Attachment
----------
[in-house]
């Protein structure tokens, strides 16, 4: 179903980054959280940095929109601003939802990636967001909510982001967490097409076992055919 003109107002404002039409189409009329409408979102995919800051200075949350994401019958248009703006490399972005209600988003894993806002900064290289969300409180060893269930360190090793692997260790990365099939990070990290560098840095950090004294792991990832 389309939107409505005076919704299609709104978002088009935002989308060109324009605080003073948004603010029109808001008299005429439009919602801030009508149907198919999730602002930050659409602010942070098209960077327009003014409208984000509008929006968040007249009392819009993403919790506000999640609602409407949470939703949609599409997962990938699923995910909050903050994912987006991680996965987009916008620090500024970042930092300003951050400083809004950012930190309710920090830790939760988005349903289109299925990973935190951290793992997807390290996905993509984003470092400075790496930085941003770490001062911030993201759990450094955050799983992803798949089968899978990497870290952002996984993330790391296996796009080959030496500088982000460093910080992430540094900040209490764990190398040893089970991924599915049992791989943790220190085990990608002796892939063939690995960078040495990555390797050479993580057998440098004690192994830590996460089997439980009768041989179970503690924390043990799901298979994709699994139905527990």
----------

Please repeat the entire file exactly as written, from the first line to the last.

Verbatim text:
[in-house]
């Protein structure tokens, strides 16, 4: 179903980054959280940095929109601003939802990636967001909510982001967490097409076992055919 003109107002404002039409189409009329409408979102995919800051200075949350994401019958248009703006490399972005209600988003894993806002900064290289969300409180060893269930360190090793692997260790990365099939990070990290560098840095950090004294792991990832 389309939107409505005076919704299609709104978002088009935002989308060109324009605080003073948004603010029109808001008299005429439009919602801030009508149907198919999730602002930050659409602010942070098209960077327009003014409208984000509008929006968040007249009392819009993403919790506000999640609602409407949470939703949609599409997962990938699923995910909050903050994912987006991680996965987009916008620090500024970042930092300003951050400083809004950012930190309710920090830790939760988005349903289109299925990973935190951290793992997807390290996905993509984003470092400075790496930085941003770490001062911030993201759990450094955050799983992803798949089968899978990497870290952002996984993330790391296996796009080959030496500088982000460093910080992430540094900040209490764990190398040893089970991924599915049992791989943790220190085990990608002796892939063939690995960078040495990555390797050479993580057998440098004690192994830590996460089997439980009768041989179970503690924390043990799901298979994709699994139905527990």